Then Galbatorix rose to corrupt power nearly seven hundred years after the humans joined the Riders. With the help of the Shade Durza, he enslaved the Eldunarí of the first Rider and dragon he killed and subsequently set about corrupting as many dragons and Riders as he could. Those he could not convince were killed until only Glaedr and Oromis, who went into hiding, remained. He systematically eradicated the wild dragons, too. The dwarves and elves were forced to withdraw as well.
Three dragon eggs—the only ones known to remain in all of Alagaësia—were in Galbatorix’s hoard, along with a vast collection of stolen Eldunarí that he bent to his will over the next forty years. It seemed that the dragons of Alagaësia were no more and with their disappearance, the linked races began to decline as well. Furthermore, Christopher Paolini has stated that because of the dragons’ intrinsic magical connection to Alagaësia, the land itself was in decline.
But things were not as bleak as they seemed. Prior to the Battle of Doru Araeba—and in great secrecy—a few Riders created the Vault of Souls, a hiding place for 243 eggs (twenty-six of which could bond with a partner) and 136 free Eldunarí. Many protections were put in place, including a spell to erase the memory of the vault, its contents, and the Rock of Kuthian from anyone in the land. The Eldunarí were placed in a trance just before the Battle of Doru Araeba, set to wake immediately if the Dragon Riders won or several months later if Galbatorix was victorious. He won . . . but never discovered the Vault.
Vault Eldunarí Manipulation
In the one hundred years following the king’s victory, the vault Eldunarí remotely observed the energies all across Alagaësia and read unprotected minds to keep abreast of ongoing events. They covertly:
- Aided at least three successful assassination plots against the Forsworn.
- Facilitated the theft of Saphira’s egg from Galbatorix’s hoard.
- Caused the egg to appear in front of Eragon instead of Brom. (The Eldunarí had determined that the boy might be a good fit for Saphira; she agreed.)
- Implanted the werecats (long-standing friends of the dragons) with hints to the whereabouts of the Rock of Kuthian, along with clues to the location of brightsteel (for another Rider sword)—information eventually entrusted to Eragon via Solembum. All memory of the source of this knowledge was wiped from the werecats’ minds.
- Gave Eragon dreams of Arya so he would eventually rescue her from Durza.
- Inspired the spectral dragon to heal Eragon’s back and accelerate his physical transformation (something that normally takes many years to occur) during the Agaetí Blödhren celebration. This was the second occasion the spectral dragon came through in a time of great need.
Events of the Inheritance Cycle
With the advent of Eragon and Saphira’s partnership, it was time to confront Galbatorix and Shruikan. Eragon and Saphira, along with their mentors Glaedr and Oromis, were the last free Riders in Alagaësia. They joined forces with the Varden, elves, and dwarves in a full assault on the Empire. (The second of the king’s three eggs, Thorn, had hatched for Murtagh, but both were forced into Galbatorix’s service.)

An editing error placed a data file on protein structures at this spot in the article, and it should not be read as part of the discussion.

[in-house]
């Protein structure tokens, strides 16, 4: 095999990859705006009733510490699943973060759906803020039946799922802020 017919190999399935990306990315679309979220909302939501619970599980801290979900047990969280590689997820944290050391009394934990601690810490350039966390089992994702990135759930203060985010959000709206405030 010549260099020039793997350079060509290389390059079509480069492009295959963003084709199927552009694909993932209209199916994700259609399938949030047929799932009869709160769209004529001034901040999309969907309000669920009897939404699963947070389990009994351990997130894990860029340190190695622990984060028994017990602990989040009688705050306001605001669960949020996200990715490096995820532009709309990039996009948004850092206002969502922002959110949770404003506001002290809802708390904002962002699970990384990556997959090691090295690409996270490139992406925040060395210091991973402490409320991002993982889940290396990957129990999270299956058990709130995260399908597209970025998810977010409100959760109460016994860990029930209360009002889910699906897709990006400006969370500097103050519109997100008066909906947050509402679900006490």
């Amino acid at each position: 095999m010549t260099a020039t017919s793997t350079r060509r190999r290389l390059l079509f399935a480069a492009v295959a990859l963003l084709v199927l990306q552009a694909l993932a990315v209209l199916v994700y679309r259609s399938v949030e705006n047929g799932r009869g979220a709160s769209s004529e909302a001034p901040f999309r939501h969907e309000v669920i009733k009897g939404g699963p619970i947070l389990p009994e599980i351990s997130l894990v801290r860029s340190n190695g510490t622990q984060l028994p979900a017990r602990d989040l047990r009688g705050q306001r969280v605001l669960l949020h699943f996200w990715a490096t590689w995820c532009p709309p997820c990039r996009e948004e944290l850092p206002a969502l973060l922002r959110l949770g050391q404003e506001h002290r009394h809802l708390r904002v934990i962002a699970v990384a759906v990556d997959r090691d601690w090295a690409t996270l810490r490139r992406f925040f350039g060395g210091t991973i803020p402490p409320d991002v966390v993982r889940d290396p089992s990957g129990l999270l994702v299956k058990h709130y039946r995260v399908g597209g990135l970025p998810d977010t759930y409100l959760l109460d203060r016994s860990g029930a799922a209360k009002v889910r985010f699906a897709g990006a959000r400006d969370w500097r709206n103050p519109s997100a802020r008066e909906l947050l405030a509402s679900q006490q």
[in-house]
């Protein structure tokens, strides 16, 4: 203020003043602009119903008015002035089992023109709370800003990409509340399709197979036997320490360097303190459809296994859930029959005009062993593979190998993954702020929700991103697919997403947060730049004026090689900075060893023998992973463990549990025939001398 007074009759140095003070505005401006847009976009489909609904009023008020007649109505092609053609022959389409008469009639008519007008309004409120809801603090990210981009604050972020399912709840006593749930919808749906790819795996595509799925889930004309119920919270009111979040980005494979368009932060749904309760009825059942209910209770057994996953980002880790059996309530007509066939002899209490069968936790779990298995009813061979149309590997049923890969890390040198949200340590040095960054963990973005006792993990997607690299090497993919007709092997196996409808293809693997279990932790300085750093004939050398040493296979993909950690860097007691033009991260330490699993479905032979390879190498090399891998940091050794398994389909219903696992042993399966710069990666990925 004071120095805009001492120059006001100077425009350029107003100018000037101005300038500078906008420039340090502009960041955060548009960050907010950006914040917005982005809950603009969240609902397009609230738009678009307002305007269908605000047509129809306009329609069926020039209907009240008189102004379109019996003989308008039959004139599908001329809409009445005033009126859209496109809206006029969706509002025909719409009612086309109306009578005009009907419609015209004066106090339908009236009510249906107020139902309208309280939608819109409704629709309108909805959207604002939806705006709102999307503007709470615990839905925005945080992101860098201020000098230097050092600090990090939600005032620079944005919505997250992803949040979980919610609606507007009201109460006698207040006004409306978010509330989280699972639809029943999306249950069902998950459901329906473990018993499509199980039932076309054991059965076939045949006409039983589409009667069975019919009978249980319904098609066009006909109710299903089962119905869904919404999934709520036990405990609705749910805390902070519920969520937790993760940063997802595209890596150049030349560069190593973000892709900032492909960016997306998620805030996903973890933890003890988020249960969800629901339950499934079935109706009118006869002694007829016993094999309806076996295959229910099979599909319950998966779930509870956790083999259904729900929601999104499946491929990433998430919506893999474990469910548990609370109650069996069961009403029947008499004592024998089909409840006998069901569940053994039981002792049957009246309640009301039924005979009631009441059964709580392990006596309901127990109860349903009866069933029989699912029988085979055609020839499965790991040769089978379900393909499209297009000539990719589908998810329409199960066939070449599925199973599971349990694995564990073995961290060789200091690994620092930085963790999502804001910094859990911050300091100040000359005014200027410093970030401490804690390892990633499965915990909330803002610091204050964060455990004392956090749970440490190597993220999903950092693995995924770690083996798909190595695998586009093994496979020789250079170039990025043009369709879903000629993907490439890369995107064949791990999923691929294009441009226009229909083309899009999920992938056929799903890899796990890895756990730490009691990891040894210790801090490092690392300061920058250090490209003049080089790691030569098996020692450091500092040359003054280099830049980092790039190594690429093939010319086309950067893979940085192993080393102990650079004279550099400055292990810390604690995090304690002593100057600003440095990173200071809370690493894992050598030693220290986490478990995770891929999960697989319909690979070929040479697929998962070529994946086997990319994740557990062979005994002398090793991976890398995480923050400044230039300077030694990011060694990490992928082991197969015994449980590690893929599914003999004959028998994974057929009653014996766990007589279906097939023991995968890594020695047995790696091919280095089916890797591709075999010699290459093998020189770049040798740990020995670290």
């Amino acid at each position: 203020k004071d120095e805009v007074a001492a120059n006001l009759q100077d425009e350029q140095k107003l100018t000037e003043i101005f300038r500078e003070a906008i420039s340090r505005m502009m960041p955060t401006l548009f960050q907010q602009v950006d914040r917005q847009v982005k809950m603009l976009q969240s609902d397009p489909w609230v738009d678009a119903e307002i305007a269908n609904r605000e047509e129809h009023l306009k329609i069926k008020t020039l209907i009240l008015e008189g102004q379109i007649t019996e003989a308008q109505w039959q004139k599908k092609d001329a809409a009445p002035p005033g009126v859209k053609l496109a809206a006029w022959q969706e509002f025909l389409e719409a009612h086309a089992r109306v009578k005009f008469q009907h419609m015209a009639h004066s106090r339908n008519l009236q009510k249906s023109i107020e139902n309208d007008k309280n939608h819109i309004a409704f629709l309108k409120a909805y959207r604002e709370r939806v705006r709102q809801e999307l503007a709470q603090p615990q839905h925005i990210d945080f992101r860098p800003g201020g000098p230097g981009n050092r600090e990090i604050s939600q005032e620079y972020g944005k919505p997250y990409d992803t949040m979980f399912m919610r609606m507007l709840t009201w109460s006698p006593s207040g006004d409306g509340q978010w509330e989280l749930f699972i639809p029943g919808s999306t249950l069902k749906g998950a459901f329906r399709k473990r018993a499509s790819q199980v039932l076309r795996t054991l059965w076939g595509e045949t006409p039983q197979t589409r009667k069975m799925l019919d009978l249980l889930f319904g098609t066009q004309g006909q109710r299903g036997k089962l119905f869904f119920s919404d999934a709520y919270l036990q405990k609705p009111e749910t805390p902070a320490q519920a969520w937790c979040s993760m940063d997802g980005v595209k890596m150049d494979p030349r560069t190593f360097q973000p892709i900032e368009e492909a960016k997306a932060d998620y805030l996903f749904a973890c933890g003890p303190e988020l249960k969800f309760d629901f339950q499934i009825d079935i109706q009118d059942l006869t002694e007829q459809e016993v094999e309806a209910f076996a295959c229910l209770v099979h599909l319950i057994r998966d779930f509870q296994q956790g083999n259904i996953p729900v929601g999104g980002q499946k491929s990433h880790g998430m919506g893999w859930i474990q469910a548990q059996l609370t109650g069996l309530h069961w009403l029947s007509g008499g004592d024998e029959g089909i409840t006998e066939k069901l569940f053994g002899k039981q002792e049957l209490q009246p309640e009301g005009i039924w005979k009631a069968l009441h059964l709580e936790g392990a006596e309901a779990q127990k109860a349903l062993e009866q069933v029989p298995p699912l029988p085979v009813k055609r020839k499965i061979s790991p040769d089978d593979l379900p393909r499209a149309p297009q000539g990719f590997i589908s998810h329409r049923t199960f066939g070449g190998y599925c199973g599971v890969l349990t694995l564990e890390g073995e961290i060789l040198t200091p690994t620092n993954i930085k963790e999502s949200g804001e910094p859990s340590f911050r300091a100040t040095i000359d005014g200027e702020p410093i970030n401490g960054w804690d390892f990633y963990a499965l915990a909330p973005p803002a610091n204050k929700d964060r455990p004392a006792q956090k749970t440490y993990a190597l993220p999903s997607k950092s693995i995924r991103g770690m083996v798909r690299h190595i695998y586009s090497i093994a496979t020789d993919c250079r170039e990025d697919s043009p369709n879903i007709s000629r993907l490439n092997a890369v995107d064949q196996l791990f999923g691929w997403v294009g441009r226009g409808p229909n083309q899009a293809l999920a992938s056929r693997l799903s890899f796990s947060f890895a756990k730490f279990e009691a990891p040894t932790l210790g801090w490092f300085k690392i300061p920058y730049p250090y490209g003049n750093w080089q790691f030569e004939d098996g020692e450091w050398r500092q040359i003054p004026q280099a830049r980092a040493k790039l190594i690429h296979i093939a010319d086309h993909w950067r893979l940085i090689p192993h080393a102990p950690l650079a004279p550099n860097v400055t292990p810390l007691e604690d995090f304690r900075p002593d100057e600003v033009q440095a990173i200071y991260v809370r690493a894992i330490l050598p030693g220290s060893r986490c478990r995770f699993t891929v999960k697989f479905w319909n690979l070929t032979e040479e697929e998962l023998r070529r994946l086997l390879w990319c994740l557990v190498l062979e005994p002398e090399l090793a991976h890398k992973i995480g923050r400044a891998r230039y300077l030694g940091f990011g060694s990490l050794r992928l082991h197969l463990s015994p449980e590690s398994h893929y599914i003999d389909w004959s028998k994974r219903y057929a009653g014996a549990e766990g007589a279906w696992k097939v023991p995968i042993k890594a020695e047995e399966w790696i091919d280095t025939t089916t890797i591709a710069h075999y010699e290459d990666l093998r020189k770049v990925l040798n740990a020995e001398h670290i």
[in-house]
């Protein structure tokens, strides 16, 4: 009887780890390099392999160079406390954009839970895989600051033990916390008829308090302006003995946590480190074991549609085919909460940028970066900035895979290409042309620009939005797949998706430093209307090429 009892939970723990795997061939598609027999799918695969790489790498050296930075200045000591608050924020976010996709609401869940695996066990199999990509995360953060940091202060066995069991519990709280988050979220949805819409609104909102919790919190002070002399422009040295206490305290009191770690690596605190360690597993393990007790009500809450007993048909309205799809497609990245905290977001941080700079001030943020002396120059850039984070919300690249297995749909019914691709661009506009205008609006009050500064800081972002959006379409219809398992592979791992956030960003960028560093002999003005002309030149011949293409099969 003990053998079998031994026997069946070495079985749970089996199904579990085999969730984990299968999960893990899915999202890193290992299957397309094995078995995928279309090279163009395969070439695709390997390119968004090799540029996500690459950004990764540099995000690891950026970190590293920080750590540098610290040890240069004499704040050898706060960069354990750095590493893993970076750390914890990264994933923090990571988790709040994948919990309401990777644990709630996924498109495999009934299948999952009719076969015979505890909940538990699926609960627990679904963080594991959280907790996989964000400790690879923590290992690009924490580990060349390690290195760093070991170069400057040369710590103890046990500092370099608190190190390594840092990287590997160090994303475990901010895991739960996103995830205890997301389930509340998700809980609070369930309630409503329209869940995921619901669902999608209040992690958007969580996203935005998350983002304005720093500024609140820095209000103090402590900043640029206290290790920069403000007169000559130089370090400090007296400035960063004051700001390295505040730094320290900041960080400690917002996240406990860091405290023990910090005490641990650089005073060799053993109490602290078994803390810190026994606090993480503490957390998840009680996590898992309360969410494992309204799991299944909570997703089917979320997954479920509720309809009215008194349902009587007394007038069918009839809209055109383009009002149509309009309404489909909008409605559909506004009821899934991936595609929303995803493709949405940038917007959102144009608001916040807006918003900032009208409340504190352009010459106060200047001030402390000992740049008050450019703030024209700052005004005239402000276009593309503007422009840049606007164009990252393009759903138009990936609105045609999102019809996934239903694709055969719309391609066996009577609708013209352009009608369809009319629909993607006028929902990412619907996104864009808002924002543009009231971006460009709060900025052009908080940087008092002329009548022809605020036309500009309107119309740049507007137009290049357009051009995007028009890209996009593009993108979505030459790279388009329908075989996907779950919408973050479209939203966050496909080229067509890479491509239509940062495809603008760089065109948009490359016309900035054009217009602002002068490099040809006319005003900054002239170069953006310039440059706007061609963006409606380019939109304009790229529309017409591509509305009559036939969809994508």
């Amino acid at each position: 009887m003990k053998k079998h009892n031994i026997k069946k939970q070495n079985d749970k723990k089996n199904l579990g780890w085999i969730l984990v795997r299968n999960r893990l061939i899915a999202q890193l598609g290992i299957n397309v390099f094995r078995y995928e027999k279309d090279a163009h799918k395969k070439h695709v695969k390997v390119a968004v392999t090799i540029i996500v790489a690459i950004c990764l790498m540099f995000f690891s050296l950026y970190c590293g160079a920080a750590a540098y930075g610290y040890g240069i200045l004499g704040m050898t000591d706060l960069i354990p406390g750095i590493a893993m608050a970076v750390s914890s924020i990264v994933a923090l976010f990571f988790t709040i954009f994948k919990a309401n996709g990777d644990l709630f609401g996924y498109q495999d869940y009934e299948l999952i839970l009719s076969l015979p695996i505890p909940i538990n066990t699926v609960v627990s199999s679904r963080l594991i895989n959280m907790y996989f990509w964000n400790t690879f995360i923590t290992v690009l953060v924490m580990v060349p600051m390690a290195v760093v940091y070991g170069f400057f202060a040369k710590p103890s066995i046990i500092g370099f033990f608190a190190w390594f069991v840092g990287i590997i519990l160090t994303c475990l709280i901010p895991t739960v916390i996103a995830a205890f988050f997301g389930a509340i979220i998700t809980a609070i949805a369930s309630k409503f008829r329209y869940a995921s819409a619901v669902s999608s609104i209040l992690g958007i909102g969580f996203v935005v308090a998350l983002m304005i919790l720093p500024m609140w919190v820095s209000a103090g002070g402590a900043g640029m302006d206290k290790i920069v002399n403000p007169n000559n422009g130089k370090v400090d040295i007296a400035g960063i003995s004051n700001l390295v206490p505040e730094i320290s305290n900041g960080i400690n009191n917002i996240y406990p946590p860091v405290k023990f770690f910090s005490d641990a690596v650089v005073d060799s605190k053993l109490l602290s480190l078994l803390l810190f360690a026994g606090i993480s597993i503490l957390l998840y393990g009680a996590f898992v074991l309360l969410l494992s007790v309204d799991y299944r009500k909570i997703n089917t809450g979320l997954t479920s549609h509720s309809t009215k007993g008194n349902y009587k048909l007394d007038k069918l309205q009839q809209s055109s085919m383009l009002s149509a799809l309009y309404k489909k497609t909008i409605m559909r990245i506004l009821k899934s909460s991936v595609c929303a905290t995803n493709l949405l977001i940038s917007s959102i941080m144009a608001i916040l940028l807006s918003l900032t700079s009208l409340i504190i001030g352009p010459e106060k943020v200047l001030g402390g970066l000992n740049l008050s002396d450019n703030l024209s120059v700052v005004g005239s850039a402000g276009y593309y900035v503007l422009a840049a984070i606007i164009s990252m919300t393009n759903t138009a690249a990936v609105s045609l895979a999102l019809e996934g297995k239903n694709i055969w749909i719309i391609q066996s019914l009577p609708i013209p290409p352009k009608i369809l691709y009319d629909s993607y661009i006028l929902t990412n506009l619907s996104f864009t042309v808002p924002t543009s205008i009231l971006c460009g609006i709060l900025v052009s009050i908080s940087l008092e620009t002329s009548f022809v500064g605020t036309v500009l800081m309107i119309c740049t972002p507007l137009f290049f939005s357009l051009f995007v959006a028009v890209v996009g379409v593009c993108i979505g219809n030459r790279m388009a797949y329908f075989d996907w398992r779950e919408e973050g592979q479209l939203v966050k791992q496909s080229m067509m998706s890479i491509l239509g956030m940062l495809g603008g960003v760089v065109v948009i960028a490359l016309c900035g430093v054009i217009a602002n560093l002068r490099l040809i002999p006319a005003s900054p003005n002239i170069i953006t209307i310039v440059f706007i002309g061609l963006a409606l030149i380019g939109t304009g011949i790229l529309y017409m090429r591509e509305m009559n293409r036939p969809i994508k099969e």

The Varden eventually conquered their way to Urû’baen; all that remained was the final conflict. But though Eragon had found the brightsteel to make his Rider sword, Brisingr, he still didn’t know where the Vault of Souls was. And he still had no real hope of defeating Galbatorix—something more was needed.
After another round of deciphering clues with the werecat Solembum (and, covertly, the vault Eldunarí), Eragon, Saphira, and Glaedr finally knew where to look for the Vault of Souls, though they had no idea what it might contain. The three adventurers made their way to Vroengard and finally met Umaroth and the other Eldunarí who had been guiding their actions for some time.
Most the Eldunarí in the Vault of Souls had been disgorged when the dragons were either very young or very old. Unfortunately, this would work against them when facing the king who had stolen so many Eldunarí in their prime. But their help would at least give Eragon a fighting chance against Galbatorix. All but five Eldunarí (six including Cuaroc) secretly accompanied Eragon, Saphira, and Glaedr back to Urû’baen. The eggs and handful of Eldunarí would remain behind, magically erased from memory and dormant until either the king was dead or it was safe to emerge.
During the flight back to the Varden, the Eldunarí shared many memories and important concepts with Saphira, Eragon, and Glaedr. One of these concepts (the dreams and experiences of seemingly inconsequential creatures could take on the utmost importance) would later inspire the spell that Eragon cast to defeat the king.
The final confrontation with Galbatorix was a success. Thorn and Murtagh broke free of their oaths to the king, and Arya killed Shruikan. Eragon spontaneously cast a wordless spell, the scope of which was widened and deepened by the free Eldunarí: the magic forced Galbatorix to truly understand the effects of his actions, from his birth onwards, on all beings in Alagaësia. The king was overwhelmed by the pain of thousands of individuals and committed suicide by converting the matter in his body into energy, thereby causing a nuclear explosion. Eragon and the free Eldunarí cast another wordless spell, this time to protect all members of their party from the blast and radiation.